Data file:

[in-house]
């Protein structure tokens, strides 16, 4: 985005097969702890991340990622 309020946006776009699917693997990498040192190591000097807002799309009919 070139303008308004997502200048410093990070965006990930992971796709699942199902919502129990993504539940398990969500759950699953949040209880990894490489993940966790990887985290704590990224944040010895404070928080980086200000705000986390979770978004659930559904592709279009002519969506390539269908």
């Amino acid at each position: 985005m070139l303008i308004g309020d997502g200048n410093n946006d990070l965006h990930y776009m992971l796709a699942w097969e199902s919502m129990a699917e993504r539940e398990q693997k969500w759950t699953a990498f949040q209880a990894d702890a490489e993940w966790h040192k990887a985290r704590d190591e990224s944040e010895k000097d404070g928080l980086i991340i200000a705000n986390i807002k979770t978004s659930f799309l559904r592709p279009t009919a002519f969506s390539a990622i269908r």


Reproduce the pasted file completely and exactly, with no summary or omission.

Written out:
[in-house]
């Protein structure tokens, strides 16, 4: 985005097969702890991340990622 309020946006776009699917693997990498040192190591000097807002799309009919 070139303008308004997502200048410093990070965006990930992971796709699942199902919502129990993504539940398990969500759950699953949040209880990894490489993940966790990887985290704590990224944040010895404070928080980086200000705000986390979770978004659930559904592709279009002519969506390539269908």
């Amino acid at each position: 985005m070139l303008i308004g309020d997502g200048n410093n946006d990070l965006h990930y776009m992971l796709a699942w097969e199902s919502m129990a699917e993504r539940e398990q693997k969500w759950t699953a990498f949040q209880a990894d702890a490489e993940w966790h040192k990887a985290r704590d190591e990224s944040e010895k000097d404070g928080l980086i991340i200000a705000n986390i807002k979770t978004s659930f799309l559904r592709p279009t009919a002519f969506s390539a990622i269908r």